Texas Ebony

Q:

What is “Texas ebony,” and where can I get some?
—Richard Baker, Madisonville, Texas

A:

Texas ebony, Mexican ebony, or false acacia are nicknames for a species known as Pithecellobium flexicaule, Richard. The “ebony” part of Texas ebony overstates its color, though. The heartwood, as shown below, comes closer to a light walnut shade than true ebony’s black.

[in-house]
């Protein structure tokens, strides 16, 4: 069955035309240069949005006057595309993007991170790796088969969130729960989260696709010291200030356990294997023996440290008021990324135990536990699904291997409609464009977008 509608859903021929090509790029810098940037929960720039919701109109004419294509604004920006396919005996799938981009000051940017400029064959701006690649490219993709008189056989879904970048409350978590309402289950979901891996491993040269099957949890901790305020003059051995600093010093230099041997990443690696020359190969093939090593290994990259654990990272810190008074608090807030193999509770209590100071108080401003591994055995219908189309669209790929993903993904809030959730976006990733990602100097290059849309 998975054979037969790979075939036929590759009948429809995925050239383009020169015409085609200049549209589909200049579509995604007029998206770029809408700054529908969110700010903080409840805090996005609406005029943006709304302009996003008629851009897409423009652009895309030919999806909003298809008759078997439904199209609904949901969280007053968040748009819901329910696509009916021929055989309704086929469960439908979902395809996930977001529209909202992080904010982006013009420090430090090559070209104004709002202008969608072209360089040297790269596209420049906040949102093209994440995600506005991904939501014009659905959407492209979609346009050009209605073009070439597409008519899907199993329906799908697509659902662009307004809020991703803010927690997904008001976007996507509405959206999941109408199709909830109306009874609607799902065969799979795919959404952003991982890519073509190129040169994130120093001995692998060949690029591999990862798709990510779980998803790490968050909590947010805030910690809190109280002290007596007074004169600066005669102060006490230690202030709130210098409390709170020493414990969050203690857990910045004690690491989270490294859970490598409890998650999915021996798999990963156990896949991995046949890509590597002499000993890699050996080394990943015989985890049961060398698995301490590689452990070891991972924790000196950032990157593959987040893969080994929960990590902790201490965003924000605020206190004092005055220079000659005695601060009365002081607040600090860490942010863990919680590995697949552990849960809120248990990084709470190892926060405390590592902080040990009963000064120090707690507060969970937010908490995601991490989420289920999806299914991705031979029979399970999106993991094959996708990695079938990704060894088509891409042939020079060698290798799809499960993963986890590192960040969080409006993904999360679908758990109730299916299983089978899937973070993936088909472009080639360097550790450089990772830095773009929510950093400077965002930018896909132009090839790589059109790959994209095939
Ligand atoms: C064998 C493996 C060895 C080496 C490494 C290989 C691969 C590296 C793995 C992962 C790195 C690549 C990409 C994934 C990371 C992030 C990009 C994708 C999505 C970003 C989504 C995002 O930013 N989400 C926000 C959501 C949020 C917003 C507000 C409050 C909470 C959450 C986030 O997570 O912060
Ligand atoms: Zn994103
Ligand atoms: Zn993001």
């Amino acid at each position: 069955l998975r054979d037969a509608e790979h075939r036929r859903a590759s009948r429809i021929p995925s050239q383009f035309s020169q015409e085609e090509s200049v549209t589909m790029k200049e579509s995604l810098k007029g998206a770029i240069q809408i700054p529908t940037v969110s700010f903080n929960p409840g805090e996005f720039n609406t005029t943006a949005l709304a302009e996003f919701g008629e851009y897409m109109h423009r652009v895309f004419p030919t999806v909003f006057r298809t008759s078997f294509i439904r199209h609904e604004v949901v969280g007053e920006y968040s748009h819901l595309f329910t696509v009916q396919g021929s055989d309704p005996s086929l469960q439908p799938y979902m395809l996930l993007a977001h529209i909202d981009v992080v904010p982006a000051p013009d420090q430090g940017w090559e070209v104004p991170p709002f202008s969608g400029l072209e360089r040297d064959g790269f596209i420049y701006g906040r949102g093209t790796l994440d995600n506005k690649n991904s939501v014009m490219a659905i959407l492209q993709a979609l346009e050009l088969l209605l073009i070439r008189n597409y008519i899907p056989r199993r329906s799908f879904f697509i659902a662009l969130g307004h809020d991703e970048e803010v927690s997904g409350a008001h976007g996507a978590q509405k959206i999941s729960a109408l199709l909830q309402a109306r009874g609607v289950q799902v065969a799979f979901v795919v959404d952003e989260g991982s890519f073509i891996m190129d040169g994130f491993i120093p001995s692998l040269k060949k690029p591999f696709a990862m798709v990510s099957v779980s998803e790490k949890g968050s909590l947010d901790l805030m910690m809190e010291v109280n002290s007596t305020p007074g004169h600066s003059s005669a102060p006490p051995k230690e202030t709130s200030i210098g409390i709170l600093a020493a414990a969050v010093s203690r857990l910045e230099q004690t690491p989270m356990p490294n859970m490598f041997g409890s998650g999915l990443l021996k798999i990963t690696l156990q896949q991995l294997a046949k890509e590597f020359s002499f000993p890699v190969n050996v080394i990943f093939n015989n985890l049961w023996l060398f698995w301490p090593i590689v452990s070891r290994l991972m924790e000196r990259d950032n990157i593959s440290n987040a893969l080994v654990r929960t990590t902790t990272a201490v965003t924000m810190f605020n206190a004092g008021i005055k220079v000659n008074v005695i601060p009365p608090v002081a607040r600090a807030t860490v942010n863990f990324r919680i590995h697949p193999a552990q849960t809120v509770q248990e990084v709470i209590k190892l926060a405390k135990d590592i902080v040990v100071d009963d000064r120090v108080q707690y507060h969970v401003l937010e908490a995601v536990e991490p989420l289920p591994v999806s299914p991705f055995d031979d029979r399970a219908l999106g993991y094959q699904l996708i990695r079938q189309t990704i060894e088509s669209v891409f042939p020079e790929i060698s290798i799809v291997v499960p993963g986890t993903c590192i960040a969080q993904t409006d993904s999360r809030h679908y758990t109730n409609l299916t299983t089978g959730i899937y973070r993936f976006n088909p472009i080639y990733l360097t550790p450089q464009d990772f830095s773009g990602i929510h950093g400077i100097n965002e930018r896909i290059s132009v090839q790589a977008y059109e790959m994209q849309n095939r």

Although these desert-hearty trees have reached 50' high with trunks 4' in diameter, you’ll be hard-pressed to find such a specimen. These trees spend their early life more closely resembling a shrub, and their growth rate slows after passing 1' in height. That makes them perfect for bonsai projects and landscaping, but not the sort of species that yields enough heartwood to fill racks in a lumberyard.

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